India 261 for 5 (Yuvraj 57*, Tendulkar 53, Gambhir 50) beat Australia 260 (Ponting 104, Haddin 53, Ashwin 2-52, Yuvraj 2-44) by 5 wickets
An awe-inspiring Ricky Ponting dazzled and Sachin Tendulkar hit a delightful fifty but it was the imperious Yuvraj Singh who stole the show to lead India to an exciting semi-final encounter against Pakistan. On a dry pitch, aiding turn, India couldn’t remove a wonderfully solid Ponting, but found a way around him to hold Australia to a competitive 260. Tendulkar set the base and the middle order threatened to choke, but Yuvraj played a blinder to charge India to a famous win.
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Sometimes, they say, one four can change things around. That cliché came alive today, in the final ball of the 39th over, with India needing 72 from 67 deliveries, when Yuvraj spanked Shaun Tait for a stunning four over backward point. It oozed of skill, impishness and dare under fire. Until then, in the preceding few overs, India choked and spluttered badly to almost hand the game to Australia. That Yuvraj hit over point sensationally turned the game on its head.
The next over proved to be the game-breaker as Brett Lee was looted for 14 runs: Suresh Raina played the most assured pull of his life to crash the first delivery to the boundary and Yuvraj carved the final delivery over point, but it was a shot in between that really reflected the enthralling contest. It was a screaming yorker from Lee, from around the stumps, and Yuvraj crouched, opened the bat-face and stabbed it through to the third man boundary. Lee looked stunned, and you felt that was the moment when India affected the jail break.
Until Yuvraj took ownership of the chase, the pressure-cooker situation had got to India and they were beginning to choke. In five mad overs between the 32nd and 37th, just after Virat Kohli had swiped a full toss from David Hussey straight to midwicket in the 29th over, it was absolute pandemonium as India looked hell bent on self-destruction. Gautam Gambhir tried to run himself out three times and was successful on the final attempt. In the 33rd over, he ran for a non-existent run after Yuvraj had played the ball towards midwicket but Ponting missed the sticks. In the next over, he got into a yes-and-no situation with Yuvraj and would have been run out had Brad Haddin, who dashed to the short mid-on region, thrown it at the non-striker’s end. Gambhir was run out next ball, again running mindlessly after Yuvraj stabbed David Hussey wide of the first slip.
India required 93 runs from 101 balls at that stage, but they slipped further into the abyss as MS Dhoni got out after looking edgy. He nearly got involved in a run out, had a big swing and a miss against Lee and perished next delivery, cutting to point to leave India needing 74 from 75 balls. It was then that Yuvraj decided to play the World Cup innings of his life.
The batting Powerplay was the final hurdle, but Raina, who gave admirable support to Yuvraj after Dhoni’s exit, walloped the first ball from Lee over long-on and Australia’s fight evaporated with that shot.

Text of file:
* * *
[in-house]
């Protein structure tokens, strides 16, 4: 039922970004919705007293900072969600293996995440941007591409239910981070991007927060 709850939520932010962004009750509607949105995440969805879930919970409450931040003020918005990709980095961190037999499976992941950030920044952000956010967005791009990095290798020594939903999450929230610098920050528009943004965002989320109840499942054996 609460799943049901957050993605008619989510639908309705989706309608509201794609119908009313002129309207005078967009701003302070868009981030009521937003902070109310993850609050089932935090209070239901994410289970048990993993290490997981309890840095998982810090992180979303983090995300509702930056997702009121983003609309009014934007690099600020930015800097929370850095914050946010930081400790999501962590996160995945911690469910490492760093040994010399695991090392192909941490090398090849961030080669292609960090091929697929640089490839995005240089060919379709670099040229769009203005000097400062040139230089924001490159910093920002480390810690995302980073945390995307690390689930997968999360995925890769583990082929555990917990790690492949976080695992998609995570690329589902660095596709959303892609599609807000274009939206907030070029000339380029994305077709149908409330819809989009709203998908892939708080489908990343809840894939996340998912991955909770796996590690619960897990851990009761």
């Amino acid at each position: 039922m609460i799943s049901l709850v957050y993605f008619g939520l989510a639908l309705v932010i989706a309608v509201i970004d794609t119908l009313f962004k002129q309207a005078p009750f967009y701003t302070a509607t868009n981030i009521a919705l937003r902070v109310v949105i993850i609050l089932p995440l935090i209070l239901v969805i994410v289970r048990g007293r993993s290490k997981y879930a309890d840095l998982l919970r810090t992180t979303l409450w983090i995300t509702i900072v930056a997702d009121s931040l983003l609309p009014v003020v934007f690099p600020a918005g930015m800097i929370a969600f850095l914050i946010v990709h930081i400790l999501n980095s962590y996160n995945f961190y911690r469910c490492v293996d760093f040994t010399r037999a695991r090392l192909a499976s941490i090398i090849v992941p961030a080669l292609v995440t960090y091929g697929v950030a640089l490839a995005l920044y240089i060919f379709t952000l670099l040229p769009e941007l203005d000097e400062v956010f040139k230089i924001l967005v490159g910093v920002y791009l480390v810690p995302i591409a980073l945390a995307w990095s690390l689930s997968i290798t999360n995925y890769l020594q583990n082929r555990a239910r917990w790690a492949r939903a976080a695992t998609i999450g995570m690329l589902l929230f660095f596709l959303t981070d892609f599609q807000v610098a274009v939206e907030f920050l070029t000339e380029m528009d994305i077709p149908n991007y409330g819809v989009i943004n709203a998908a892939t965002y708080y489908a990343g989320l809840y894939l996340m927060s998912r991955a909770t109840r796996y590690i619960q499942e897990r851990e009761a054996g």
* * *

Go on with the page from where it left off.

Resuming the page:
Before Yuvraj, India’s chase revolved almost entirely around Sachin Tendulkar. It was a slow pitch, but Tendulkar played some shots that defied the nature of the track. Tait v Tendulkar in particular lived up to the billing. Tendulkar punched the first delivery he faced, and the first from Tait, through cover point and, upper cut the next legal delivery to the third man boundary. Tait sledged, Tendulkar stared, and the chase was soaked with intensity from then on. Tait was soon out off the attack but returned to silence the crowd. He gave away six runs in his first over on return, which included two wides and also saw Tendulkar getting to his fifty. He struck with the first delivery of his next over, the 19th of the innings, with a delivery released from a slightly round-armish action that held its line outside off stump. Tendulkar tried to steer it to point but edged it to Brad Haddin.
Spare a thought for the Australian captain, probably playing his last World Cup match and to Australia, who were last eliminated before the finals of a World Cup way back in 1992. Whenever Zaheer Khan threatened to push India in front, Ponting shoved Australia ahead. The knock was a microcosm of Ponting the man. It had skill, grit, bloody-mindedness, and dare; it was Ponting. It will probably be the only knock from him that won’t be remembered for many scintillating shots and it will be cherished for how responsibly he curbed his natural strokeplay.
There was tremendous poise in how he dealt with the slow nature of the pitch and a great amount of skill in the way he handled spin. Ponting showed sheer grit in the way he held the Australian innings together, and admirable character to do it when he wasn’t in great form, on such a big stage. When he was fresh, he had to face Harbhajan Singh, his nemesis, bowling from around the stumps.
Ponting countered him by shuffling to his right and working the ball with the turn. When he was tired, he had to face the reverse-swing from Zaheer. In the middle, he picked Ashwin’s carom ball, and mixed caution and aggression against Yuvraj Singh.
Australia’s slide and India’s resurgence in the middle overs began with an awful shot from Michael Clarke, who top-edged a slog-sweep against Yuvraj to long-on in the 31st over. Zaheer dismissed Michael Hussey with that knuckled slower one to leave Australia wobbling at 140 for 4 in the 34th over. Ponting and David Hussey took the batting Powerplay in the 44th over and added 44 vital runs without losing a wicket. Ponting must have thought he had done all he could to ensure Australia remained in the competition but he was outdone by Yuvraj.